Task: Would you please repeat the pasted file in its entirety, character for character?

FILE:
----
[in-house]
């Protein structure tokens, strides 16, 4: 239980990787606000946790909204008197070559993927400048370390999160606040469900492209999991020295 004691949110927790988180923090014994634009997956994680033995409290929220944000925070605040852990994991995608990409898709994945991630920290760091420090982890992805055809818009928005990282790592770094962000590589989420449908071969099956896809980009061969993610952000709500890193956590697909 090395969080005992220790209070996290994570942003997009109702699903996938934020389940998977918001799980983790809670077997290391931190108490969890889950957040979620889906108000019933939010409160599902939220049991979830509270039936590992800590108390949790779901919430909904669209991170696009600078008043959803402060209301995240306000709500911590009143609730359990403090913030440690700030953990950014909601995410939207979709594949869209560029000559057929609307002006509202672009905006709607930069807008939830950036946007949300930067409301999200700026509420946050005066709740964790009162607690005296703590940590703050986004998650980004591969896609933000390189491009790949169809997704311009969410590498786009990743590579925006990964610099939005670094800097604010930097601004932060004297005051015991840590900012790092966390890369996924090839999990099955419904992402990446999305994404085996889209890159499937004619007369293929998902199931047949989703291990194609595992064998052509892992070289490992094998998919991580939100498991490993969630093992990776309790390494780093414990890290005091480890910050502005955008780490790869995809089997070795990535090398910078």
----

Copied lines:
[in-house]
């Protein structure tokens, strides 16, 4: 239980990787606000946790909204008197070559993927400048370390999160606040469900492209999991020295 004691949110927790988180923090014994634009997956994680033995409290929220944000925070605040852990994991995608990409898709994945991630920290760091420090982890992805055809818009928005990282790592770094962000590589989420449908071969099956896809980009061969993610952000709500890193956590697909 090395969080005992220790209070996290994570942003997009109702699903996938934020389940998977918001799980983790809670077997290391931190108490969890889950957040979620889906108000019933939010409160599902939220049991979830509270039936590992800590108390949790779901919430909904669209991170696009600078008043959803402060209301995240306000709500911590009143609730359990403090913030440690700030953990950014909601995410939207979709594949869209560029000559057929609307002006509202672009905006709607930069807008939830950036946007949300930067409301999200700026509420946050005066709740964790009162607690005296703590940590703050986004998650980004591969896609933000390189491009790949169809997704311009969410590498786009990743590579925006990964610099939005670094800097604010930097601004932060004297005051015991840590900012790092966390890369996924090839999990099955419904992402990446999305994404085996889209890159499937004619007369293929998902199931047949989703291990194609595992064998052509892992070289490992094998998919991580939100498991490993969630093992990776309790390494780093414990890290005091480890910050502005955008780490790869995809089997070795990535090398910078």